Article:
[Bellahouel] was detained for five months on skimpy evidence of ties to the Sept. 11 terrorists. As first reported in the Daily Business Review in March, Bellahouel was a waiter at a Middle Eastern restaurant in Delray Beach, where he apparently served food to some of the Sept. 11 hijackers who dined at the restaurant. A Delray Beach movie theater employee told the FBI she thought she saw Bellahouel go into the theater with one of the hijackers. As a result, in October 2001, he was detained at the Krome Processing Facility in southwest Miami-Dade Bellahouel, who lives in Deerfield Beach, later was hauled before a federal grand jury in Alexandria, Va. -- apparently the same grand jury that investigated the so-called 20th hijacker, Zacharias Massaoui. Bellahouel has since been released on a $10,000 bond. But his case has rolled along in secret. Sealed proceedings of an unknown nature took place March 5 before a three-judge panel of the 11th U.S. Circuit Court of Appeals sitting in Miami. Bellahouel's case surfaced briefly because of a court clerk's mistake. Later, the Review found, a court calendar and the 11th Circuit's computerized docketing system in Atlanta were altered to remove any trace of Bellahouel's case from the public record. Information on why the appellate court heard the case and whether it has ruled is not publicly available. Federal Public Defender Williams and her chief of appeals, Paul Rashkind, were present at the sealed appellate hearing in March and represented Bellahouel. They don't acknowledge representing Bellahouel and won't discuss the case at all. The Review has asked each of the 11th Circuit judges in the case -- Stanley F. Birch Jr., Ed Carnes and visiting Judge Procter Hug Jr. of the 9th Circuit -- to unseal Bellahouel's case and any opinion. There has been no response.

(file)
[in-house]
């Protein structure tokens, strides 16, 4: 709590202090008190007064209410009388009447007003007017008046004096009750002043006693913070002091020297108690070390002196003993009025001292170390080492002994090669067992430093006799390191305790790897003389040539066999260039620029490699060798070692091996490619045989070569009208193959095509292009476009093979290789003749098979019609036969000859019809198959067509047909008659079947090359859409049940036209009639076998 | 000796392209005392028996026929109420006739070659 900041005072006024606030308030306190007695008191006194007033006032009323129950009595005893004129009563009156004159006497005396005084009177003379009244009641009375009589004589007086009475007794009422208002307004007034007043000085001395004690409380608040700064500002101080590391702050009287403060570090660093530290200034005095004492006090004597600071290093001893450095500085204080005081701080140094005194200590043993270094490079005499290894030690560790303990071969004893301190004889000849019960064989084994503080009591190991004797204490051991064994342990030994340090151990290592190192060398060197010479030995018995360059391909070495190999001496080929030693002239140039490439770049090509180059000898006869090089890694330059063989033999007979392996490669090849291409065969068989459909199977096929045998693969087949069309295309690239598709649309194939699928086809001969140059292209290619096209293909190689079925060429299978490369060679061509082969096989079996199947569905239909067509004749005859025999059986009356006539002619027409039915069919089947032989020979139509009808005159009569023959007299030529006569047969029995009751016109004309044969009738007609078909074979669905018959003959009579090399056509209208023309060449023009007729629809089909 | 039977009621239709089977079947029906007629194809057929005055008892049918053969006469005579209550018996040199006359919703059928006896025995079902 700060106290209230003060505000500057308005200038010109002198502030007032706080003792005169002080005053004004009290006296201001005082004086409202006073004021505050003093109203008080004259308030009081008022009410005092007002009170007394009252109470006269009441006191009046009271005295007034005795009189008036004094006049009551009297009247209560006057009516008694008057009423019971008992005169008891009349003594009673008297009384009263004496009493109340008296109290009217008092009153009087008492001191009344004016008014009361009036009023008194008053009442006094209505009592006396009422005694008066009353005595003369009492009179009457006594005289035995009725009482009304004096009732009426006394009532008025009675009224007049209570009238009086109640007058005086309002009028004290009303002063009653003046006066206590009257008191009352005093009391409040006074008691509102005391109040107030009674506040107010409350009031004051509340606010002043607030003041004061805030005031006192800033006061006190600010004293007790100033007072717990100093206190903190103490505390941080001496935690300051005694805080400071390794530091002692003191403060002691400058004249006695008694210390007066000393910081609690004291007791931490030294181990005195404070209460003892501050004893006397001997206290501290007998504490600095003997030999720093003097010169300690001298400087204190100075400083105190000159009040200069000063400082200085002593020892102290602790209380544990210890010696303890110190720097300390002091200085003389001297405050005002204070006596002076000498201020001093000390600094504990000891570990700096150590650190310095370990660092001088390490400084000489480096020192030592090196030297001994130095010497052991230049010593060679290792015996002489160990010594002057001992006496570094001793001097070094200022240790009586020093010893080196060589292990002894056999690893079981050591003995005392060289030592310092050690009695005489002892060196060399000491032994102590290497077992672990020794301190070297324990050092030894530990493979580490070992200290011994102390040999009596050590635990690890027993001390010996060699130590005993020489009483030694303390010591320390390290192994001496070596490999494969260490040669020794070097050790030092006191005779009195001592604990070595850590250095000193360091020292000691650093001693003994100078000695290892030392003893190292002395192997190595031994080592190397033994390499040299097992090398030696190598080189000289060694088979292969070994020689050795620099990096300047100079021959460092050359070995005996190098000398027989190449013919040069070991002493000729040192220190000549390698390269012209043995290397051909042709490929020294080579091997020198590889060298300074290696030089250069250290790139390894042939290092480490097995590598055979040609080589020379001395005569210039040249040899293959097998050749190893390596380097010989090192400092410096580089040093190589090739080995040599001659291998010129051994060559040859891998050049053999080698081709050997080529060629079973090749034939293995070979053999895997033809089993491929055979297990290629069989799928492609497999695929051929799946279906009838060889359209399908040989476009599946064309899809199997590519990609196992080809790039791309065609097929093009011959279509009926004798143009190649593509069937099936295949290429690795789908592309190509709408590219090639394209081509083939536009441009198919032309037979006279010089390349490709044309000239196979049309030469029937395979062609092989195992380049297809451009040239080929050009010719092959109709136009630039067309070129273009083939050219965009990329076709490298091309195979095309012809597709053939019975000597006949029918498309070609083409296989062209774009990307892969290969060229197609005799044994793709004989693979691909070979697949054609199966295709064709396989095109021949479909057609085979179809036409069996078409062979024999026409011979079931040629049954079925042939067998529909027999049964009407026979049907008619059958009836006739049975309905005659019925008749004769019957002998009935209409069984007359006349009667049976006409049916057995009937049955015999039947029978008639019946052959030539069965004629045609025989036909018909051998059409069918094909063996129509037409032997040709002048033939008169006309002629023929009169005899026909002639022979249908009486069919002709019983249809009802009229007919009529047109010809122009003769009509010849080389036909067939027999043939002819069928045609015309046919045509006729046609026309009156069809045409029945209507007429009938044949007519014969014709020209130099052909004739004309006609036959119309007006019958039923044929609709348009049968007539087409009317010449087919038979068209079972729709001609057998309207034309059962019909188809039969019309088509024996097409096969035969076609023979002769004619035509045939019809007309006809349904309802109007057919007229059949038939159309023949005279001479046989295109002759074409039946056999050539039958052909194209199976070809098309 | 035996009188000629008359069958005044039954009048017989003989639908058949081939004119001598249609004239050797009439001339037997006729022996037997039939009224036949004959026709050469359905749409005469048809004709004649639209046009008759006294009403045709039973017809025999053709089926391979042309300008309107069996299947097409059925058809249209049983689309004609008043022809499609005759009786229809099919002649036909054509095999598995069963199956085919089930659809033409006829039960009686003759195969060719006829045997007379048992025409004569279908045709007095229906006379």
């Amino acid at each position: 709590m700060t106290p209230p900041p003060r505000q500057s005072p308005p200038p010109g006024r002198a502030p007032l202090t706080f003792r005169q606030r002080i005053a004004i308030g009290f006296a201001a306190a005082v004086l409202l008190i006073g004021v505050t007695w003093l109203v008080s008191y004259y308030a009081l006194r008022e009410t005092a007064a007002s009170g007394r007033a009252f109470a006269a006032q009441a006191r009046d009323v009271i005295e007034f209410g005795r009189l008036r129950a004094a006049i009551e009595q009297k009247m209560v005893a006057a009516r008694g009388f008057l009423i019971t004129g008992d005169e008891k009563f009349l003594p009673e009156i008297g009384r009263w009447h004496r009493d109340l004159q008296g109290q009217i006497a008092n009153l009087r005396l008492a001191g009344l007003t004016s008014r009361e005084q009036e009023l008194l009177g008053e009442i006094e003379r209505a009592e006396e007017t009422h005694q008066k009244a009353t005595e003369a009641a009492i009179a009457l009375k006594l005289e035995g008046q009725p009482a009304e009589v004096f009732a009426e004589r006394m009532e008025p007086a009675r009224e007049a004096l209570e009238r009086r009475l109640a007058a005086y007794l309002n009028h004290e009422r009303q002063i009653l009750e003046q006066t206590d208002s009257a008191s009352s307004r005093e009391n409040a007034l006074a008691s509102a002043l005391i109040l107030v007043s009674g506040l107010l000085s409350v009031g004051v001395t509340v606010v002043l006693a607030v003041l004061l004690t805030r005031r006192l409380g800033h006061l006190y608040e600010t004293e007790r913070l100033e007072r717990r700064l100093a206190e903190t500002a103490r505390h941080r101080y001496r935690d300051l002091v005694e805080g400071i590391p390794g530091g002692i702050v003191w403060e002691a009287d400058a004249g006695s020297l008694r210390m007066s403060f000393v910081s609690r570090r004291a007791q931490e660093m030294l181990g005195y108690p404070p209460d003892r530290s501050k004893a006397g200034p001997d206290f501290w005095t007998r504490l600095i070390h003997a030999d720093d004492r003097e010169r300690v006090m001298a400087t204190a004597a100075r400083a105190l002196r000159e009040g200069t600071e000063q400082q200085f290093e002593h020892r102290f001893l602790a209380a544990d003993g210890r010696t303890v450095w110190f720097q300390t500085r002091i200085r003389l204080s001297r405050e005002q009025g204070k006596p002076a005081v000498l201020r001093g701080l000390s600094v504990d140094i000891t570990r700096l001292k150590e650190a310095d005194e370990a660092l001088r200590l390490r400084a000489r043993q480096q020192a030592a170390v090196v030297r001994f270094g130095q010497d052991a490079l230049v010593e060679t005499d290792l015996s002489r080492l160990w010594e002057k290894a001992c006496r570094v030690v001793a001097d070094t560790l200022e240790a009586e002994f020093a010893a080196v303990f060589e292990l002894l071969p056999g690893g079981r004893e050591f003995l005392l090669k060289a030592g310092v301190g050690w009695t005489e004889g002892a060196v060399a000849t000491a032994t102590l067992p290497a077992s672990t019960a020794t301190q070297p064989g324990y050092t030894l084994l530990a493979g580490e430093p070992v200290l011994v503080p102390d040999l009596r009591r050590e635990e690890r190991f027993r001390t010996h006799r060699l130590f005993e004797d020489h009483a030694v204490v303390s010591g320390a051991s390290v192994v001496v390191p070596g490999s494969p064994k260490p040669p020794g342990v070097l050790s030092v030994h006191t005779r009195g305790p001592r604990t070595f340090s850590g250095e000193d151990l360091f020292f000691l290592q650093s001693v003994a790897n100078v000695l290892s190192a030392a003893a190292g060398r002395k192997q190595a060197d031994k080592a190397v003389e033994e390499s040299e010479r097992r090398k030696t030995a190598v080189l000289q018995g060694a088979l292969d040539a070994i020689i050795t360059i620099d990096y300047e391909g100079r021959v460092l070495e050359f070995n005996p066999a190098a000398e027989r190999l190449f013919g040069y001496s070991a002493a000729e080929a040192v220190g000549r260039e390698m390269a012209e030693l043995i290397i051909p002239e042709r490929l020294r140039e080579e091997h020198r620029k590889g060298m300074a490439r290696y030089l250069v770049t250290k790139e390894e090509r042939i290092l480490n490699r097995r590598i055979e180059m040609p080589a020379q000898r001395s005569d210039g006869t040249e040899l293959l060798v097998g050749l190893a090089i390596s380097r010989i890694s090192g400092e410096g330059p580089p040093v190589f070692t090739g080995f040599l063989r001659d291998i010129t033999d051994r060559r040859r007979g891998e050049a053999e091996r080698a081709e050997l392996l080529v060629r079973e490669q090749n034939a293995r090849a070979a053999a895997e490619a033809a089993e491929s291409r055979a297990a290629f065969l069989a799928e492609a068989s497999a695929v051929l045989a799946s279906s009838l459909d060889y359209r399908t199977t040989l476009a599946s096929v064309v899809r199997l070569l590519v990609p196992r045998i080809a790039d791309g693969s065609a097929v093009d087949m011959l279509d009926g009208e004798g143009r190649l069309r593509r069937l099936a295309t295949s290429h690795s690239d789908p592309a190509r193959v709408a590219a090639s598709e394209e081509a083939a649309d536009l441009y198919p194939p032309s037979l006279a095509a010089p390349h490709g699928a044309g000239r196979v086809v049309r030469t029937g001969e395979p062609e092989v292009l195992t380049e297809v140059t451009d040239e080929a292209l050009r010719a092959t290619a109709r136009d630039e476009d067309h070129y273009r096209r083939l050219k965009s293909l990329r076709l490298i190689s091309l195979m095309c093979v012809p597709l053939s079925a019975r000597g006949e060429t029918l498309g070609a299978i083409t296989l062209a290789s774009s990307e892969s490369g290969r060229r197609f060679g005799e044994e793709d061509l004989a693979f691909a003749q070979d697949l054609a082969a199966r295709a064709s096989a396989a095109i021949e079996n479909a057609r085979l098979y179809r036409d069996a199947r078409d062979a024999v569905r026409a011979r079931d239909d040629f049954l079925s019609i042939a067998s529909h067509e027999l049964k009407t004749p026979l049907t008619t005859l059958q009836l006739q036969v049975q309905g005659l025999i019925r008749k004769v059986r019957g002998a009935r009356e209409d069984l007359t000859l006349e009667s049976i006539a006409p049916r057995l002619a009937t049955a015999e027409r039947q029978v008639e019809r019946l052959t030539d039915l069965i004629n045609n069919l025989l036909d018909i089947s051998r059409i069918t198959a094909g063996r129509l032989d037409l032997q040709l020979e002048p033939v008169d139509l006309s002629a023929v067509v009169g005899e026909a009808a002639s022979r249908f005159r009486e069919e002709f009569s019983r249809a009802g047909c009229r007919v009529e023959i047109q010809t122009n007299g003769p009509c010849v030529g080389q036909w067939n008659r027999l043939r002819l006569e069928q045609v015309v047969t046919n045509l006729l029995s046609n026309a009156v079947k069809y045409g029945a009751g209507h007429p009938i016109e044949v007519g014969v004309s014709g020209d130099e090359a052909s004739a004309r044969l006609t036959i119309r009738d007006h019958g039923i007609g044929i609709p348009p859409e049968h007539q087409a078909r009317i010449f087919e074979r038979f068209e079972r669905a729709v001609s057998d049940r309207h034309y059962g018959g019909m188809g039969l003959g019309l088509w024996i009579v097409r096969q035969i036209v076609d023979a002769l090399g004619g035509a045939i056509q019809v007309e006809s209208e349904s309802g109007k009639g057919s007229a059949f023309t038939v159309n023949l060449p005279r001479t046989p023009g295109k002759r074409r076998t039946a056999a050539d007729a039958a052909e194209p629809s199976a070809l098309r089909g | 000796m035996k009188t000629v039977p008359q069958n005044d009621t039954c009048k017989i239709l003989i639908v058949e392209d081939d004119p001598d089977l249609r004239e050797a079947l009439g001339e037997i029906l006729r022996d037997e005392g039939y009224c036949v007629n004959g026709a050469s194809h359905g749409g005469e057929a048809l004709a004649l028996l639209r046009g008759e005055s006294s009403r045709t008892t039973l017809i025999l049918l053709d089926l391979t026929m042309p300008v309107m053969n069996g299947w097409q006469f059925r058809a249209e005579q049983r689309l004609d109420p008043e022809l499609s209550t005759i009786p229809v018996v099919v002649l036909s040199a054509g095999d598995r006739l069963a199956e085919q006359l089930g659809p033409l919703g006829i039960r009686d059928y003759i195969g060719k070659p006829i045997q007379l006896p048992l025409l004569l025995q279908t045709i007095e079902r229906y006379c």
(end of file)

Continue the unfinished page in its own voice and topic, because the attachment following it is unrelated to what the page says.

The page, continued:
How secret system works
Further evidence of a secret docket and the human dynamics behind it comes from a once-sealed transcript, recently uncovered by Black, [in which] then-prosecutor Theresa M.B. Van Vliet asked Chief U.S. Magistrate Ann Vitunac in West Palm Beach to seal proceedings as well as any evidence the hearing ever happened. ... "We will hold those tapes, not docket this proceeding," Vitunac said. "And my order at this moment is oral and to be put in writing at a later date." [Like the 32nd of Never?] Seven months passed before the court disclosed in the public docket that a hearing regarding Sanchez-Cristancho was held that day.

Did the Honorable Mary A McLaughlin (the judge in Berg v. Rumsfeld, back succumb to the same human dynamics?

We don't know. But we certainly need more information.

Readers! Can anyone give us assurance that the disappearance of Berg et al. v. Rumsfeld from the records of the Eastern District Court of Pennsylvania has a legitimate explanation? That the original filing for a moot case might be removed from the system, for example? That it's not the result of a secret docket?

Philadelphians! Can anyone forward Corrente a copy of the filing?

NOTE The Naples News, via AP has more on secret dockets, and the Mohamed Bellahouel case.

corrente SBL - New Location
~ Since April 2010 ~

~ Since 2003 ~

The Washington Chestnut
~ current ~

Subscribe to
Posts [Atom]


copyright 2003-2010

    This page is powered by Blogger. Isn't yours?